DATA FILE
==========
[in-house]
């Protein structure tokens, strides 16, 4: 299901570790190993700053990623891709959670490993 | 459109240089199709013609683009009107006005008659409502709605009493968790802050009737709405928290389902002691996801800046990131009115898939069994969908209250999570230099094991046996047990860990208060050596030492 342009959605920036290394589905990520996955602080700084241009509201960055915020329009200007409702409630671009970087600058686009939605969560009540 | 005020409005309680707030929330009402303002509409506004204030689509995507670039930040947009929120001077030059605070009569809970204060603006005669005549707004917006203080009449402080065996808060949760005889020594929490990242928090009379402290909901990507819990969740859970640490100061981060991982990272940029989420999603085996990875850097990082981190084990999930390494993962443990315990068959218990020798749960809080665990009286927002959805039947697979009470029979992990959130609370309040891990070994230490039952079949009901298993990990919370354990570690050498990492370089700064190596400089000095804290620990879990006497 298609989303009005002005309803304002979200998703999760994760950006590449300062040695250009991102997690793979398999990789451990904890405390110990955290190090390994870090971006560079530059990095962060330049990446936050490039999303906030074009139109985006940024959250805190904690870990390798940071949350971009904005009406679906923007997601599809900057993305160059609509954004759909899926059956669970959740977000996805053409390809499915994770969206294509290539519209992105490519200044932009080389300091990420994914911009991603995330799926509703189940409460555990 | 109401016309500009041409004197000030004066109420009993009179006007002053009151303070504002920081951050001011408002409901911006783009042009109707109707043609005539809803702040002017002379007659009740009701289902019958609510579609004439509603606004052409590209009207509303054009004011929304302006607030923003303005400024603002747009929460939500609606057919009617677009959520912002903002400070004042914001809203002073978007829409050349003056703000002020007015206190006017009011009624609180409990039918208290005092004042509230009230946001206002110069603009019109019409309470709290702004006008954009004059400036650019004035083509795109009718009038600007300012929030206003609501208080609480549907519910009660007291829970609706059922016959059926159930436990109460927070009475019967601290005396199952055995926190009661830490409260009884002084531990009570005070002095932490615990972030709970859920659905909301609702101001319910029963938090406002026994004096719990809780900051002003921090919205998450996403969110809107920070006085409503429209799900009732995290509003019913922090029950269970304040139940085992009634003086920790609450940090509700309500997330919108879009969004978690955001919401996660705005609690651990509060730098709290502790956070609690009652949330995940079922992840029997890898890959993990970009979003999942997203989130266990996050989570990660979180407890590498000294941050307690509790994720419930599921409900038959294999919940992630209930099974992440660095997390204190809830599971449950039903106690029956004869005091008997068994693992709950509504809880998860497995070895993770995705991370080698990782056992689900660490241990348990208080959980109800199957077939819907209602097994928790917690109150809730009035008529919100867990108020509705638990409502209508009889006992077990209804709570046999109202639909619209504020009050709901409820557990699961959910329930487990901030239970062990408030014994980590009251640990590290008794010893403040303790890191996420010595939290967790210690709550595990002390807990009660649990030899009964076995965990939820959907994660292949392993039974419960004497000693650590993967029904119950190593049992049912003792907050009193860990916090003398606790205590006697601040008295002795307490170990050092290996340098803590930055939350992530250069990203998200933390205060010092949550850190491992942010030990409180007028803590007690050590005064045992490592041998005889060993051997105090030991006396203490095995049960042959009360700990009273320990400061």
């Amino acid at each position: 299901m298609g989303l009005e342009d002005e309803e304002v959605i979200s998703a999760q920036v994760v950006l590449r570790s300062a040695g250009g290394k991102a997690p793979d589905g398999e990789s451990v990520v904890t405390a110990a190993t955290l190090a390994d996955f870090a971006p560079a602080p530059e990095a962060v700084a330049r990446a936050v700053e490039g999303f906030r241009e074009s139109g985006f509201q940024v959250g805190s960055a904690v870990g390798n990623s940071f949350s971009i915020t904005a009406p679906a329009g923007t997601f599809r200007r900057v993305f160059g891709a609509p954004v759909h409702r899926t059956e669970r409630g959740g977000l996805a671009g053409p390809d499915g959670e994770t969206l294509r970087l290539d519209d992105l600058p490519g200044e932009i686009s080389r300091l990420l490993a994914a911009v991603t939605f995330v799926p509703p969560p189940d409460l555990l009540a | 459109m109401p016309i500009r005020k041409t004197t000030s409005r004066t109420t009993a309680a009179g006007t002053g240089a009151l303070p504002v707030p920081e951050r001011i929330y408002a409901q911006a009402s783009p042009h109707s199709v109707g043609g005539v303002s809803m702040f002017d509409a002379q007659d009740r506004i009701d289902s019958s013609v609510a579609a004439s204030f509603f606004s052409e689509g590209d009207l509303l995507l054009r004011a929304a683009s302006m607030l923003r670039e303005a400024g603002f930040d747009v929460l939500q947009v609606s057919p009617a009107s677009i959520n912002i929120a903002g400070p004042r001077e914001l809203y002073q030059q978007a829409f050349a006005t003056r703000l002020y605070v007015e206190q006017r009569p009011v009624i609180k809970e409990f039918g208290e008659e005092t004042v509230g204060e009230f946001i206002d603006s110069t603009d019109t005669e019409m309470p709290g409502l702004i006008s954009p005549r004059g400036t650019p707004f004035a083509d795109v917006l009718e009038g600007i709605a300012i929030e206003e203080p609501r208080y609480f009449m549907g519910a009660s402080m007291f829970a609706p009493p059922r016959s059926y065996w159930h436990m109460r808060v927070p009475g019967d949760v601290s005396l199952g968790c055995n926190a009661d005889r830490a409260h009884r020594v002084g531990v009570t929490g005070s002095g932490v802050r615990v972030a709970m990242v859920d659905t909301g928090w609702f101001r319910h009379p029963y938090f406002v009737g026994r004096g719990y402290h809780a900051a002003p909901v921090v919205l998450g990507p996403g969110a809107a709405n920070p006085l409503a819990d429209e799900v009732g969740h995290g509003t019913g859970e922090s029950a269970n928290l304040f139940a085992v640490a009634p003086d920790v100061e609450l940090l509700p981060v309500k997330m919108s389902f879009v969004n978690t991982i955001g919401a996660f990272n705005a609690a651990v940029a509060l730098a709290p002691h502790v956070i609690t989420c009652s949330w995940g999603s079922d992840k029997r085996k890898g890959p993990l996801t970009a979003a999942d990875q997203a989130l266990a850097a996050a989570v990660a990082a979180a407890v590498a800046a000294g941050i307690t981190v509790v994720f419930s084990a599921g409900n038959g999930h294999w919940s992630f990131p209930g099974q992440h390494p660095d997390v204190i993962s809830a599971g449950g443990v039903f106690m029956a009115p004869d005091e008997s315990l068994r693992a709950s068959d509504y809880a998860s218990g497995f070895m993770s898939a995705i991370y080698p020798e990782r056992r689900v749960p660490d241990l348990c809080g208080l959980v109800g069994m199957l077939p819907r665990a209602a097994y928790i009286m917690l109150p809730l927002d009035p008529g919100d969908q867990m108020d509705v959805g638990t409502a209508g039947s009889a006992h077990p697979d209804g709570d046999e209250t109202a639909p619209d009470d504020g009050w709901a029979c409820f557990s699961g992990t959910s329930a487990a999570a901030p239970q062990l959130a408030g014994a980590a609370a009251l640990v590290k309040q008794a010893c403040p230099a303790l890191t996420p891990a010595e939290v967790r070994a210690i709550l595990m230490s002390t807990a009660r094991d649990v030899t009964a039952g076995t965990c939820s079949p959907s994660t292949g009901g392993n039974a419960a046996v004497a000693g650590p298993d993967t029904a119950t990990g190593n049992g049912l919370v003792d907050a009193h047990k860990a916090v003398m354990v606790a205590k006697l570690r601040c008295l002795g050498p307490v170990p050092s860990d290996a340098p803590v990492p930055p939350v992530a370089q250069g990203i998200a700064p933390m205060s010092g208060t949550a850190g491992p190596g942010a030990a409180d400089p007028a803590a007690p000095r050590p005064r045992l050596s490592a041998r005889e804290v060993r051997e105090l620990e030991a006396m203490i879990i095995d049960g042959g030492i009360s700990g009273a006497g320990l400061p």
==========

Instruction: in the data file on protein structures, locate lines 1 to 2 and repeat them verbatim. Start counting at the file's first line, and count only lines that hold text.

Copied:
[in-house]
């Protein structure tokens, strides 16, 4: 299901570790190993700053990623891709959670490993 | 459109240089199709013609683009009107006005008659409502709605009493968790802050009737709405928290389902002691996801800046990131009115898939069994969908209250999570230099094991046996047990860990208060050596030492 342009959605920036290394589905990520996955602080700084241009509201960055915020329009200007409702409630671009970087600058686009939605969560009540 | 005020409005309680707030929330009402303002509409506004204030689509995507670039930040947009929120001077030059605070009569809970204060603006005669005549707004917006203080009449402080065996808060949760005889020594929490990242928090009379402290909901990507819990969740859970640490100061981060991982990272940029989420999603085996990875850097990082981190084990999930390494993962443990315990068959218990020798749960809080665990009286927002959805039947697979009470029979992990959130609370309040891990070994230490039952079949009901298993990990919370354990570690050498990492370089700064190596400089000095804290620990879990006497 298609989303009005002005309803304002979200998703999760994760950006590449300062040695250009991102997690793979398999990789451990904890405390110990955290190090390994870090971006560079530059990095962060330049990446936050490039999303906030074009139109985006940024959250805190904690870990390798940071949350971009904005009406679906923007997601599809900057993305160059609509954004759909899926059956669970959740977000996805053409390809499915994770969206294509290539519209992105490519200044932009080389300091990420994914911009991603995330799926509703189940409460555990 | 109401016309500009041409004197000030004066109420009993009179006007002053009151303070504002920081951050001011408002409901911006783009042009109707109707043609005539809803702040002017002379007659009740009701289902019958609510579609004439509603606004052409590209009207509303054009004011929304302006607030923003303005400024603002747009929460939500609606057919009617677009959520912002903002400070004042914001809203002073978007829409050349003056703000002020007015206190006017009011009624609180409990039918208290005092004042509230009230946001206002110069603009019109019409309470709290702004006008954009004059400036650019004035083509795109009718009038600007300012929030206003609501208080609480549907519910009660007291829970609706059922016959059926159930436990109460927070009475019967601290005396199952055995926190009661830490409260009884002084531990009570005070002095932490615990972030709970859920659905909301609702101001319910029963938090406002026994004096719990809780900051002003921090919205998450996403969110809107920070006085409503429209799900009732995290509003019913922090029950269970304040139940085992009634003086920790609450940090509700309500997330919108879009969004978690955001919401996660705005609690651990509060730098709290502790956070609690009652949330995940079922992840029997890898890959993990970009979003999942997203989130266990996050989570990660979180407890590498000294941050307690509790994720419930599921409900038959294999919940992630209930099974992440660095997390204190809830599971449950039903106690029956004869005091008997068994693992709950509504809880998860497995070895993770995705991370080698990782056992689900660490241990348990208080959980109800199957077939819907209602097994928790917690109150809730009035008529919100867990108020509705638990409502209508009889006992077990209804709570046999109202639909619209504020009050709901409820557990699961959910329930487990901030239970062990408030014994980590009251640990590290008794010893403040303790890191996420010595939290967790210690709550595990002390807990009660649990030899009964076995965990939820959907994660292949392993039974419960004497000693650590993967029904119950190593049992049912003792907050009193860990916090003398606790205590006697601040008295002795307490170990050092290996340098803590930055939350992530250069990203998200933390205060010092949550850190491992942010030990409180007028803590007690050590005064045992490592041998005889060993051997105090030991006396203490095995049960042959009360700990009273320990400061």